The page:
Throughout college campuses, anxiety has become a resident of its own. According to the 2015 National College Health Assessment survey, only one in six college students (15.8) had been diagnosed with, or treated for, anxiety. 21.9% from the same survey reported that anxiety had had a negative effect on their school performance, from a low grade to a dropped course.As anxiety rises to the top mental health issue for adults in America, often lying hand-in-hand with depression, it's hard to fight back. It's hard to want to fight back. It's even harder when anxiety affects you socially and suddenly, you can't think of any friends to turn to.
Outside of your own home, the world is a social place and being alone can often make you feel like a pariah. Truly, when you're restrained by fear and can't even approach someone to make a friend, social anxiety is suffocating you. You can't make eye contact, you're too hyperaware of your body while in a group, you eat more silence than make words, and you simply can't even figure out how to get close enough to someone to even manage those fears. Please realize that at this point, you need someone to talk to.
But don't think that something's wrong with you. People are weird, we're all different--of course, it's not east to talk to someone. Where do you even start? What are you supposed to say? How do you even make friends? Rebecca G. Adams, professor of sociology and gerontology at the University of North Carolina in Greensboro says that these "...three conditions...have [been]considered crucial to making close friends [by sociologists since the 1950's]: proximity; repeated, unplanned interactions; and a setting that encourages people to let their guard down and confide in each other," but that's easier said than done.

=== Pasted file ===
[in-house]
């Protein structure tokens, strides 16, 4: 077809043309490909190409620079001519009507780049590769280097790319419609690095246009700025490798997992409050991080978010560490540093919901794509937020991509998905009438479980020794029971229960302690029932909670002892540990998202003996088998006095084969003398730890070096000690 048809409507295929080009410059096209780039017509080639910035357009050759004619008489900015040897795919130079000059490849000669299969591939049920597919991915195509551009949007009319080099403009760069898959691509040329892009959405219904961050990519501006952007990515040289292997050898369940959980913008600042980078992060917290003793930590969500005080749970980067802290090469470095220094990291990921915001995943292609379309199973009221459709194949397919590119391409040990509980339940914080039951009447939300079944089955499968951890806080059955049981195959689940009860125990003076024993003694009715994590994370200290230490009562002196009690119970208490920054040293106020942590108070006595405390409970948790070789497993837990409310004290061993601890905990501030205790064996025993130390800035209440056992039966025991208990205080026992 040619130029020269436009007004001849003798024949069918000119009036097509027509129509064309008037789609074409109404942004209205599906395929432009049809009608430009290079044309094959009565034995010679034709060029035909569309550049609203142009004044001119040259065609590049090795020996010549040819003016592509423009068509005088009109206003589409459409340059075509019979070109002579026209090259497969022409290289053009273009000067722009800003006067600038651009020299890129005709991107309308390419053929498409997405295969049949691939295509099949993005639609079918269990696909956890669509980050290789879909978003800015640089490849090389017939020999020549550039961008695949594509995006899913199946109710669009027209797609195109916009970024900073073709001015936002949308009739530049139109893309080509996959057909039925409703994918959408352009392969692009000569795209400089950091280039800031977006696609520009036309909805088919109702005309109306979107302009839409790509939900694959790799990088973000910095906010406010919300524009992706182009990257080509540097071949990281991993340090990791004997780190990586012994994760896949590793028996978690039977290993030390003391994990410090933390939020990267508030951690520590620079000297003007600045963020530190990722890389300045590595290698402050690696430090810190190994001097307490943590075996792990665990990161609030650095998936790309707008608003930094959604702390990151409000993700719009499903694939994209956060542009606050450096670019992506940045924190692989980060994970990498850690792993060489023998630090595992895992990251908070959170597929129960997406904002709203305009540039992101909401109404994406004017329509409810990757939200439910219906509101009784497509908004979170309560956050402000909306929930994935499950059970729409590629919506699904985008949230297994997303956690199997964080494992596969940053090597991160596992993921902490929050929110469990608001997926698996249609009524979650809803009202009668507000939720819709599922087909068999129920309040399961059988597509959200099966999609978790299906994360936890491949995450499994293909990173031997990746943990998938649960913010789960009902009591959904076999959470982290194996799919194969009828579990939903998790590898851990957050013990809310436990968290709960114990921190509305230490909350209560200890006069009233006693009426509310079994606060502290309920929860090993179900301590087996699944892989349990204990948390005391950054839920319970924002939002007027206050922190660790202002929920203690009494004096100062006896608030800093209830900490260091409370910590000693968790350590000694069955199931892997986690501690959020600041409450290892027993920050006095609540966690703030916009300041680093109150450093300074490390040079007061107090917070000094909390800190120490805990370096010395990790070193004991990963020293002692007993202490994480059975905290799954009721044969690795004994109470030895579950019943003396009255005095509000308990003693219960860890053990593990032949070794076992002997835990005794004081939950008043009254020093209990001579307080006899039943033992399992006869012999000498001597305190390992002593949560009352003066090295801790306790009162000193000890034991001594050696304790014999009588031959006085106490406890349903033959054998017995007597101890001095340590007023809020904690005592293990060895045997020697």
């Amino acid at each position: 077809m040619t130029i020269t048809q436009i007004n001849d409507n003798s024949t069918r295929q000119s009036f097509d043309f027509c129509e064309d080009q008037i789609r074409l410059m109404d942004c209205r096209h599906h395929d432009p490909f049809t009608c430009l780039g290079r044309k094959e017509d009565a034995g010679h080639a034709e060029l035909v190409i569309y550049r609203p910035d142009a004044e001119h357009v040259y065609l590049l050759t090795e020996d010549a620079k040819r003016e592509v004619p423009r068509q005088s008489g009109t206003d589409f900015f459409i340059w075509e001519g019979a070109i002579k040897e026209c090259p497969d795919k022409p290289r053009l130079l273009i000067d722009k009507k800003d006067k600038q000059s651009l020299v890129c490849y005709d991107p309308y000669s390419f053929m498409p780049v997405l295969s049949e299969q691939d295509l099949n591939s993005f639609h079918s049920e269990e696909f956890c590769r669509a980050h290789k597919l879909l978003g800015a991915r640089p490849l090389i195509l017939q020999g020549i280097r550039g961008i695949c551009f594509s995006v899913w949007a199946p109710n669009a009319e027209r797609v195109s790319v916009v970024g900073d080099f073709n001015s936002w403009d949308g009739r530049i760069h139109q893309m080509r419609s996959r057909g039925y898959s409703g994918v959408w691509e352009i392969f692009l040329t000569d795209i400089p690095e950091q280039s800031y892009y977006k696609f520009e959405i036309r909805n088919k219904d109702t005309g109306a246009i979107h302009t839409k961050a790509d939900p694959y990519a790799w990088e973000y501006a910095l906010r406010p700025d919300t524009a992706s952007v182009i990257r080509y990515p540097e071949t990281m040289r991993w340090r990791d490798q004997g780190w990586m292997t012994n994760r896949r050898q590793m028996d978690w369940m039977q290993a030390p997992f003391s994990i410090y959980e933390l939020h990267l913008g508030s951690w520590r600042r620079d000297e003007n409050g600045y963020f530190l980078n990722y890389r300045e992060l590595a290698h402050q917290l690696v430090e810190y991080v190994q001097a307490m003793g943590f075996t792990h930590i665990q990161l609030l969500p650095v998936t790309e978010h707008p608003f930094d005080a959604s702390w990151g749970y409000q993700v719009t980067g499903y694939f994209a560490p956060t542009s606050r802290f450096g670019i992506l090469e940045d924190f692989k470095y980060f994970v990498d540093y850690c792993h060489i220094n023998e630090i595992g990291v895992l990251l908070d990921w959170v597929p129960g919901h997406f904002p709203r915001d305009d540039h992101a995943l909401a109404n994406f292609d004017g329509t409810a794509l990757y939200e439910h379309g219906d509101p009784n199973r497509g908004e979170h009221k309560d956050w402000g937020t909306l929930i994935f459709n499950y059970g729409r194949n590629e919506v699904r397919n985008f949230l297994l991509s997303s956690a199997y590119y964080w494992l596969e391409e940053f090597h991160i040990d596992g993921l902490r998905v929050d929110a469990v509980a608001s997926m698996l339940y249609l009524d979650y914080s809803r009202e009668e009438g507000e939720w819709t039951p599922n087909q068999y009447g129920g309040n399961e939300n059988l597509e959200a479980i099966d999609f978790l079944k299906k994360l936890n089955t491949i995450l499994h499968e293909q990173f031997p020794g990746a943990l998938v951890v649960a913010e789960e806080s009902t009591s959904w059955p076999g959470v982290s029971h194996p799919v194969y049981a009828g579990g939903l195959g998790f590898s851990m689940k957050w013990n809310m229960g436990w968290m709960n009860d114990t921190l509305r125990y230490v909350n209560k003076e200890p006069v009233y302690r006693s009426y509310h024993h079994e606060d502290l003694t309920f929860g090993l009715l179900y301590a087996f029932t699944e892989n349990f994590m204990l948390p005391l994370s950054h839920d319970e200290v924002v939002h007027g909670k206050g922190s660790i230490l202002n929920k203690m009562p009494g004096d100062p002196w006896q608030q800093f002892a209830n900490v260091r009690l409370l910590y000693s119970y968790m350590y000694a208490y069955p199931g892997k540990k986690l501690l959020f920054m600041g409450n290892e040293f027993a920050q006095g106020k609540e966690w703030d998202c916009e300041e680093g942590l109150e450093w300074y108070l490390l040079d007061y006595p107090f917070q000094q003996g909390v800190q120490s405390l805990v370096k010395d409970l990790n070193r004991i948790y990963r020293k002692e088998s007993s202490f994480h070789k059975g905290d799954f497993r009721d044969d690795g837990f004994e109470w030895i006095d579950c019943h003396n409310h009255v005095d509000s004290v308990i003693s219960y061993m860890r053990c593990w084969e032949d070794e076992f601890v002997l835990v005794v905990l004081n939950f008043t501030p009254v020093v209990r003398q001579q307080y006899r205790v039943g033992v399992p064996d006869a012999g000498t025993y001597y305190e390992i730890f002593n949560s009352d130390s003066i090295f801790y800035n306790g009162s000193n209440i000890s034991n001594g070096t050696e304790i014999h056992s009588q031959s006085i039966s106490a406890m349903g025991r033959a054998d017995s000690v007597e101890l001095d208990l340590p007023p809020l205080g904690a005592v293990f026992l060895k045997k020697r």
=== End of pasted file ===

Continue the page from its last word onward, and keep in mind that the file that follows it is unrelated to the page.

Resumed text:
Basically, join a club or something that meets weekly, so people get to know you. If you're sporty, go out and push yourself again. You have to get out of your comfort zone and challenge yourself in order to improve. Failure and embarrassment aren't not going to happen to you, but oftentimes, your mind over-analyzes and exaggerates those negative feelings. Remember: that's why you're pushing yourself in the first place.
In small groups, everyone gets to know each other, so start easy. Ask for help, use the other people's names in conversation, ask them about the club/event you're now participating in. Show interest in them and they'll show interest back. After all, you're not a pariah, but a part of the group too.
Above all, do not remain stagnant. If you struggle with eye contact, keep trying to look into people's eyes. If awkward silences are a problem, do not constantly wait for the other person to start the conversation. Take control in social situations instead of always relaxing in the backseat. You're not boring or annoying as long as you smile and listen to others as much as they listen to you.
Social anxiety does it's best to control your life, ostracizing you from the world, stuck inside with just your computer, homework, and a flirtation with depression. When it ruins relationships you have or are in the process of making, it's integral that you think of how much better off you will be when you keep pushing back. You aren't a pariah and you don't deserve to think of yourself that way.